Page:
I think that sense of awe and fascination we all feel watching launches or seeing astronauts on the International Space Station, provides a sense of connectedness, which now is more important than ever. And, I hope you will feel that same sense of connection,  whether over the first Jewish astronauts in space, the long history of Jewish involvement in the genre of science fiction, or the important role Marylanders have played in space exploration, when you experience the Jews in Space exhibit, in-person and/or virtually.


 

Posted in jewish museum of maryland




JMM Insights: The Wonders of Space in Maryland

Posted on July 31st, 2020 by

This week’s JMM Insights, the last in our space-focused series celebrating the anniversary of the first moon landing, is all about Maryland.

Did you know the Space Telescope Science Institute was established in Baltimore? This community-focused science center was instrumental in the creation and launch of the Hubble Space Telescope.

You might be surprised to discover just how many Maryland connections there are to the exploration, discovery, and research of space. From the NASA Goddard Space Flight Center in Greenbelt to the International Latitude Observatory in Gaithersburg, Marylanders are committed to the Wonders of Space!

Image: The Hubble Space Telescope, with Earth in the background, in a photo taken by the crew of the Space Shuttle Atlantis on May 19, 2009. Courtesy of NASA. 


In case you missed it or want to share the experience with friends and family, here’s the recording of last week’s dive into all the questions, big and small, about How to Be Jewish in Space.

In case you missed it or want to share the experience with friends and family, here’s the recording of last week’s dive into all the questions, big and small, about How to Be Jewish in Space. And we’ll have the recording for last night’s ultimate behind-the-scenes event with Tracie Guy-Decker and Trillion Attwood up soon!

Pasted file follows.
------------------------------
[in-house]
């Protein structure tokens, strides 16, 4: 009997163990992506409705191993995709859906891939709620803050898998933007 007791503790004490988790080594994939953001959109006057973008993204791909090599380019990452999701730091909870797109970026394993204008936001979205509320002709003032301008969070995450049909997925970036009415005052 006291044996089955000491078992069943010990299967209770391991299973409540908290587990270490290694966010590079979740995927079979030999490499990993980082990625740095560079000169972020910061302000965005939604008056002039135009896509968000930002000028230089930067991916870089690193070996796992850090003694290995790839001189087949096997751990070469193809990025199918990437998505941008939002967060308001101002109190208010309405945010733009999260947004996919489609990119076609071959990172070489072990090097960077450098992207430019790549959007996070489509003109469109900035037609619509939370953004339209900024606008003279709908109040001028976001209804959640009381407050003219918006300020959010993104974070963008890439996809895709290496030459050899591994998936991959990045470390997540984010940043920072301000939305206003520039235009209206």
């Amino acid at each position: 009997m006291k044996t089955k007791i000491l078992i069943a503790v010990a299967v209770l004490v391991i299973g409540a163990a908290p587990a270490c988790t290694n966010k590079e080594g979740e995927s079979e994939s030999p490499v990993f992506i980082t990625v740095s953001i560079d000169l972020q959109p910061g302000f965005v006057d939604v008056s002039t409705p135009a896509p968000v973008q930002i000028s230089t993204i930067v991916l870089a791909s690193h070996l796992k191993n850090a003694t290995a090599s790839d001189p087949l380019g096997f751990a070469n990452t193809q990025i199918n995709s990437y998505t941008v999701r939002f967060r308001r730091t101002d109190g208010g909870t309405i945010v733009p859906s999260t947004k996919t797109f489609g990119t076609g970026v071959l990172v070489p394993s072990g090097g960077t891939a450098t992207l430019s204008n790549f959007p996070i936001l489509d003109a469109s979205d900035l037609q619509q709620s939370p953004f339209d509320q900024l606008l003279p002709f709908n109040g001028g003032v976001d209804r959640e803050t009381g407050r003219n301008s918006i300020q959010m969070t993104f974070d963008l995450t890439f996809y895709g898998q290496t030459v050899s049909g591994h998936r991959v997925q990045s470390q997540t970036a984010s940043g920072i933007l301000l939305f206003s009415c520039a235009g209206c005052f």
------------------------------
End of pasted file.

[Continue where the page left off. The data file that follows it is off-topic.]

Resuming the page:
Most importantly: Keep your eyes on the calendar for the official opening of Jews in Space: Members of the Tribe in Orbit! This exciting exhibit will open for public visitation in September. We can’t wait to see you.


For this week’s hands-on feature, we want to build on your role as Citizen Scientists!

First, ask yourself: Why Do We Explore? Create your own explorer’s journal to capture your observations and adventures discovering the world and skies around you.

Then try the highlighted activities below focused on our own Maryland skies:

Bonus: Learn about space probes in this video from National Geographic, then try your hand at designing a probe of your own!


Exhibit Sneak Peek:

Don Engel and Marianne Cheportes were married in Baltimore on June 12, 2011.

“My wife and I (being physicists) made our ketubah together using deep space imagery. Our ketubah has an infinity in the foreground which the constellation Orion inside it and has the Orion nebula in the background. It’s tri-lingual because my wife is a Sephardic Jew from France, so we have English, French, and the traditional Aramaic.”

Ketubah, 2011. On loan from Don and Marianne Engel. JMM L2020.6.1.


A Name to Know:

“The Mother of Hubble,” astronomer Nancy Grace Roman (1925-2018), has strong Maryland ties: not only did she live in the DC suburbs as an adult, but she also attended Baltimore’s Western High School, graduating in 1943.

Roman was the first woman executive at NASA, serving as Chief of Astronomy in NASA’s Office of Space Science at Goddard, among other positions during her long career.

LEGO version of Nancy Grace Roman, with the Hubble Telescope and an image of a planetary nebula, 2017. On loan from the Church family. JMM L2020.3.2.


ESTHER’S PLACE: ONLINE!

Celebrate Maryland and Baltimore with a new book or some custom swag! All purchases help support the Museum.

Don’t see something you’re interested in at the online shop? Contact Shop Manager Chris Sniezek at csniezek@jewishmuseummd.org and let us know.


 

Posted in jewish museum of maryland